Or you need to give a grade for "Individualized Mathematics" and be ready to explain it to anyone who needs to know. If you're a single tutor of a single home-schooled kid, then this is the rule. When you are dealing with a few thousand kids, however, each kid's transcript needs to be clear. When you are hiring a math teacher to teach Algebra I, you need to know what that entails.

3) Different formats would complicate things for parents.

This complaint is a weird one to me. Even if I thought a parent would read the curriculum map, certainly not a winning bet, I would expect that the parent would have a harder time with the terms and descriptions than with the organization. Labeling the top of the chart Sept, Oct, Nov gives less information than sections 1, 2, 3 and much less than "Polynomials", "Slopes and Lines", "Linear Functions".

A format that provided greater information is preferred here as well as one that doesn't force weird splits in short words: "Probl ems and Linea"

Remember that the original idea (in Jacobs, Heidi Hayes: Mapping the Big Picture ) was for the teachers to make the map so they could identify missing pieces and make the entire school curriculum into a coordinated whole.

If the course isn't taught month-by-month, why map it that way? The teachers are the audience. The point is to identify gaps ... months do not add to that information. Further, Common Core and other standards purposefully do not specify when a particular topic be addressed or how ... why examine it that way?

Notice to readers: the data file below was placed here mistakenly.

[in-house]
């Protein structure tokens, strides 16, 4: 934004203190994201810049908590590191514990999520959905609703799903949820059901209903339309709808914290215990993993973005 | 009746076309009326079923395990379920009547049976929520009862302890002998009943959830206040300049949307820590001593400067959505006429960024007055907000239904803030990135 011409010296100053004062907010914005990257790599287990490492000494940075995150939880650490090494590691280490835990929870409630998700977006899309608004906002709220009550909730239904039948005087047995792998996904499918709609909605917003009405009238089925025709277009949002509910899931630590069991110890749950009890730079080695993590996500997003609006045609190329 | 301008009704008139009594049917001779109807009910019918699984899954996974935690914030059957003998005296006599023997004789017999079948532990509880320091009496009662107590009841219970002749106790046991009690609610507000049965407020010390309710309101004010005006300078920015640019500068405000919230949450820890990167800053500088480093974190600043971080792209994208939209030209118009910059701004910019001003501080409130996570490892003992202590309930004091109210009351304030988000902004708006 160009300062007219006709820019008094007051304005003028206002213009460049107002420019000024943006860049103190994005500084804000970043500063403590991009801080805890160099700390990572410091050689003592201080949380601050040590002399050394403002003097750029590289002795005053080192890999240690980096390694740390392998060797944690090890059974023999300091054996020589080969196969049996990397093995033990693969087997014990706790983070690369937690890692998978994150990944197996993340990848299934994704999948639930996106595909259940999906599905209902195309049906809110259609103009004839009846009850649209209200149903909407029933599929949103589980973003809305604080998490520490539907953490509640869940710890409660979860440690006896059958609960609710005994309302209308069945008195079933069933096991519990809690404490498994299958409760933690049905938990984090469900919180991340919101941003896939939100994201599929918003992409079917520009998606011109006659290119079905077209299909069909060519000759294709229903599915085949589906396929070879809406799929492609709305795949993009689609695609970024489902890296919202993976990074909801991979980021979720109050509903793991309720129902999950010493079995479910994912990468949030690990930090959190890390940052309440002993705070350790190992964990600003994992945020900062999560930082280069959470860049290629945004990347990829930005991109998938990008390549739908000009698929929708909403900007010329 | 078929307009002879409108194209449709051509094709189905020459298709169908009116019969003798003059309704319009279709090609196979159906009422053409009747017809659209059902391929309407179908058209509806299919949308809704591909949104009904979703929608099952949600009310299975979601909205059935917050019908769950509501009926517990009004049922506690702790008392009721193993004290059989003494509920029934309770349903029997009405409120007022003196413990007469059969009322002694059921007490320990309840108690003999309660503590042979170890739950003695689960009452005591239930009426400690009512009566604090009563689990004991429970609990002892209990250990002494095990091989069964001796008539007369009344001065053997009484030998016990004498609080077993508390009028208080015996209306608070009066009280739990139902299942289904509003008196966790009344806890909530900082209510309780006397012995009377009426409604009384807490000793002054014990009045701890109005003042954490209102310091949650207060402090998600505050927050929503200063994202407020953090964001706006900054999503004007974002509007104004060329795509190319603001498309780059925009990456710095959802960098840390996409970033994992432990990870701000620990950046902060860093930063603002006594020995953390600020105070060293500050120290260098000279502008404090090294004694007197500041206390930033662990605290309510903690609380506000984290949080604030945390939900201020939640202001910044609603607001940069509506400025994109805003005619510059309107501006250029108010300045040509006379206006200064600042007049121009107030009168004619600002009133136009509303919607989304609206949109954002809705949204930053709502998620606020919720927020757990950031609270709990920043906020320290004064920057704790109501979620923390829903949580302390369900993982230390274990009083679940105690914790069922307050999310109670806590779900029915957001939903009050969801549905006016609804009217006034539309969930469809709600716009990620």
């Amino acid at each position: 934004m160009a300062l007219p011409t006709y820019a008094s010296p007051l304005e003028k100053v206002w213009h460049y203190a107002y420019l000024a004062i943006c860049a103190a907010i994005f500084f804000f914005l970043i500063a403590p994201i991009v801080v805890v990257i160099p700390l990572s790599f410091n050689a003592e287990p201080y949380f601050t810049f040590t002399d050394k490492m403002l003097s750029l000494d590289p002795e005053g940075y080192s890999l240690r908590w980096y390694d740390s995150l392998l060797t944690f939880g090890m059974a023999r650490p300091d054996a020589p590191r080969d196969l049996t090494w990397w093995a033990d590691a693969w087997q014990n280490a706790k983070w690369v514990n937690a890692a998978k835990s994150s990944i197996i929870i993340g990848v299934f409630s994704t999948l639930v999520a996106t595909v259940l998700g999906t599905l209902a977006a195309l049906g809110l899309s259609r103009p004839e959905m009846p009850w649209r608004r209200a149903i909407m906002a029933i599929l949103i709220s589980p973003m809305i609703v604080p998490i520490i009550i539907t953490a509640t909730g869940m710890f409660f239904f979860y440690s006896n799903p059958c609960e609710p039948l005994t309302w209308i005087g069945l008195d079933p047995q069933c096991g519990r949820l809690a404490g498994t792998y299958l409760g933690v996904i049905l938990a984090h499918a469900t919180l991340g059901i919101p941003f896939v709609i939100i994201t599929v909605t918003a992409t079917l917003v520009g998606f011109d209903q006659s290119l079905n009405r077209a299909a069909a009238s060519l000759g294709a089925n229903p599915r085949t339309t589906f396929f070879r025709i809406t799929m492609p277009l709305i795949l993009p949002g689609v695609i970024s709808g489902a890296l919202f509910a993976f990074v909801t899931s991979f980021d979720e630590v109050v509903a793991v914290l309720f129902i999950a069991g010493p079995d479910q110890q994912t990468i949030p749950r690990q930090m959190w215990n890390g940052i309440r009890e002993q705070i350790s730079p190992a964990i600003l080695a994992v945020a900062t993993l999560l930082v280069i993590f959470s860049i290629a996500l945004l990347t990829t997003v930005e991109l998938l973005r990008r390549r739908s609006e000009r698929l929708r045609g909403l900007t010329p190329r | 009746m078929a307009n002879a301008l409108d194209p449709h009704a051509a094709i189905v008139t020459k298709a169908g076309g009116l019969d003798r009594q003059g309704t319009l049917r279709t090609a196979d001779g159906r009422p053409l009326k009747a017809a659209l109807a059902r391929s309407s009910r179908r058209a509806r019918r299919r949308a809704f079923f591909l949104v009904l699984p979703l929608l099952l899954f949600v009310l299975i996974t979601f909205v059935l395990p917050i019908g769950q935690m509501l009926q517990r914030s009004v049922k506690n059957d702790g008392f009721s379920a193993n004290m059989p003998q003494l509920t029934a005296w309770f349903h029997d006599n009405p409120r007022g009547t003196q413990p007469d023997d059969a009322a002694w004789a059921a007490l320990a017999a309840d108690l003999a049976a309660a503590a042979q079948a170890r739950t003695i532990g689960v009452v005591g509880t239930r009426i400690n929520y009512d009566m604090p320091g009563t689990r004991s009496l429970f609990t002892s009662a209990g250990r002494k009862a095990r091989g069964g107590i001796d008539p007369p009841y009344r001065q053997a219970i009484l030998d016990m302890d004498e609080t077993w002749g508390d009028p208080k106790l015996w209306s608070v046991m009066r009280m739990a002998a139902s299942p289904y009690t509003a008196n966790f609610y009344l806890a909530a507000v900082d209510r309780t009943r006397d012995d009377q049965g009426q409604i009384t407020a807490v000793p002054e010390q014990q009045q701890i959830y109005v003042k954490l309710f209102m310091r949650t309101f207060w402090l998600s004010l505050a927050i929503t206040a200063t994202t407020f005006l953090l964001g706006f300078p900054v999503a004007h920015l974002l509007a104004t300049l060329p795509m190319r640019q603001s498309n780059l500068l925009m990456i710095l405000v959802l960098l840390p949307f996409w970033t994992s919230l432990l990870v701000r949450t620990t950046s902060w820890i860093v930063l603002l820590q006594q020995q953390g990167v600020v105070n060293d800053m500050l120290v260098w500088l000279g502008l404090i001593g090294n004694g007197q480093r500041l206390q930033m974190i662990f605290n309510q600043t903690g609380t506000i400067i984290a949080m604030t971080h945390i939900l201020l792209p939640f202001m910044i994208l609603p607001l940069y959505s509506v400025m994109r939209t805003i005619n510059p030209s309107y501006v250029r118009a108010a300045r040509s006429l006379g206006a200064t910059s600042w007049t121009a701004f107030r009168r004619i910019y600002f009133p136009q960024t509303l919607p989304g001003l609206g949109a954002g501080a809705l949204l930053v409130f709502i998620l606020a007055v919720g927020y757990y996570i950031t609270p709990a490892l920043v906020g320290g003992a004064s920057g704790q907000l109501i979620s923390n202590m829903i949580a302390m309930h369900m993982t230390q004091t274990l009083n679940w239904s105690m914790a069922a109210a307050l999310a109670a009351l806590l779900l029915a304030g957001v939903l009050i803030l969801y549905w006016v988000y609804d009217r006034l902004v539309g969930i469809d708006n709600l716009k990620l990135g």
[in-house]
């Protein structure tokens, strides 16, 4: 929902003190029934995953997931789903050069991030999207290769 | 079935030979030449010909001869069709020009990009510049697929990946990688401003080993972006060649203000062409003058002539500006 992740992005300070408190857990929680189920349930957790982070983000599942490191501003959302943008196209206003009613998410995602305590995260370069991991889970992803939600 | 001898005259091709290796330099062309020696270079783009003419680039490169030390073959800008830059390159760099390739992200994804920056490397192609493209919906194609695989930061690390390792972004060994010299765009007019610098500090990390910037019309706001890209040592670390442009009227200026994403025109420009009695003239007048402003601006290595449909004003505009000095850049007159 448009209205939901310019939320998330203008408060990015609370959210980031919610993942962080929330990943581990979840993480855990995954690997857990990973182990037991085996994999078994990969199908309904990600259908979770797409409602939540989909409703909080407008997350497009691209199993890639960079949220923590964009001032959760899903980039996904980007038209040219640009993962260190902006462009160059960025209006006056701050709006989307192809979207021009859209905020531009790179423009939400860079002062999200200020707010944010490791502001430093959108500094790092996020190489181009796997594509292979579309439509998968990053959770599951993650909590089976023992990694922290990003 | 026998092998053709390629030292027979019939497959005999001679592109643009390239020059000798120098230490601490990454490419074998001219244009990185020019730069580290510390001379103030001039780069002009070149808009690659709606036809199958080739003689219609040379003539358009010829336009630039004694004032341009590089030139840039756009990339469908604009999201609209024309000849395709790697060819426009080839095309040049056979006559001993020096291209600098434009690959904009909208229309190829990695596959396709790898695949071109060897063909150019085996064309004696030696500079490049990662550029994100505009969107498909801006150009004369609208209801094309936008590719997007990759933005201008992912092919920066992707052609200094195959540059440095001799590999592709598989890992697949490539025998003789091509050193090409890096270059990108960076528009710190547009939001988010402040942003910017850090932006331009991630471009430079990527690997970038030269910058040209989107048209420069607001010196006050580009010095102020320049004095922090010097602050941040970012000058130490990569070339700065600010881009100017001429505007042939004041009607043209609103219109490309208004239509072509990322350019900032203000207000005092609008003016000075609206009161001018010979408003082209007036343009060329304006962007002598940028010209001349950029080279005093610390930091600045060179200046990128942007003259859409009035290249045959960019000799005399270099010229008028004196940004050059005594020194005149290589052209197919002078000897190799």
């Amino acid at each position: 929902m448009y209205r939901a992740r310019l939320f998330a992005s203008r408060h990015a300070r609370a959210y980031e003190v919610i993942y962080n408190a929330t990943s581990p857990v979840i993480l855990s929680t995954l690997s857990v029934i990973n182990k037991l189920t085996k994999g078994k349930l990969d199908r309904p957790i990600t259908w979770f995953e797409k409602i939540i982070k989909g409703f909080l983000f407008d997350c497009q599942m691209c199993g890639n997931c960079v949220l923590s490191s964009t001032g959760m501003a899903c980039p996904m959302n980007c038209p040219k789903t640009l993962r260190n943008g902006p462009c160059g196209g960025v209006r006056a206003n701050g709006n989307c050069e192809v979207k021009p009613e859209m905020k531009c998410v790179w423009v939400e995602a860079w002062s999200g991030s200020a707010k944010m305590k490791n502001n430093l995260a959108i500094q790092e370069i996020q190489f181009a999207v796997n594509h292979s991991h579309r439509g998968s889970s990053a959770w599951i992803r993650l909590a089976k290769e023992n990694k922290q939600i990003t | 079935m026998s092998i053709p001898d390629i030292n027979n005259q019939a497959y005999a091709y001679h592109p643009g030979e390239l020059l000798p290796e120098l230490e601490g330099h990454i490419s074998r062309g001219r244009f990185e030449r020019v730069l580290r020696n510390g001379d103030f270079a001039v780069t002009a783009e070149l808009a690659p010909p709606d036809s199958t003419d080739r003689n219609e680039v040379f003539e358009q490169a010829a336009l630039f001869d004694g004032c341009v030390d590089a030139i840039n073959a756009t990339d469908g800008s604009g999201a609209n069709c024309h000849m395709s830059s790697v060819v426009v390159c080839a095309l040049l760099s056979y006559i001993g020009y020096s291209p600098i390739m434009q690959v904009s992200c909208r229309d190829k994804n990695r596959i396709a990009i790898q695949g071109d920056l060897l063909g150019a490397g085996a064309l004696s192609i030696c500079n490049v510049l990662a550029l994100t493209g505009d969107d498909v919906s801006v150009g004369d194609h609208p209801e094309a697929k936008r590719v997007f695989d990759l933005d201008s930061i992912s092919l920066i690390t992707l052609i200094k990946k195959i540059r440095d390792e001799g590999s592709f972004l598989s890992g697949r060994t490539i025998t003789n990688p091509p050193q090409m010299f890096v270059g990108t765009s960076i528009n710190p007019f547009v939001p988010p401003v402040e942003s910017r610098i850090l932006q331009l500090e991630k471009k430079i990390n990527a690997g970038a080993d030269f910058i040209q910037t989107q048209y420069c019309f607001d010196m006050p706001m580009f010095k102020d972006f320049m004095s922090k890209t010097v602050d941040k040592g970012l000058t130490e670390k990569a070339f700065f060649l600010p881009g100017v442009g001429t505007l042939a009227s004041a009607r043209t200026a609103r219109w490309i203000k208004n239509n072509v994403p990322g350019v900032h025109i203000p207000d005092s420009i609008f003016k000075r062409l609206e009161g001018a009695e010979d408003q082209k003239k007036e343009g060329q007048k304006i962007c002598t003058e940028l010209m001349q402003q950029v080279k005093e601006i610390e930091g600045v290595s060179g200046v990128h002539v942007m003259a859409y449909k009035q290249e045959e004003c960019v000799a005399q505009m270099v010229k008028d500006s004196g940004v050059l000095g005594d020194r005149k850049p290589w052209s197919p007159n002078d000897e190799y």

4) What kind of confusion could possibly arise - doesn't the curriculum coordinator know enough about the curriculum that she could interpret pretty much any format?

Unfortunately, no. If she is like ours, she only wants you to enter all of this data into an online database that she has paid a lot of money for (and needs to justify the expense). The online database was never designed to accommodate teachers and this is what you get.

But she gets to push a button and the database will scan through and determine whether you've addressed standard F-TF (Functions, Trigonometric Functions).

She couldn't just look herself because she's never taught math and has no idea what we put in the boxes.

5) Why does everything have to fit into one box even when different?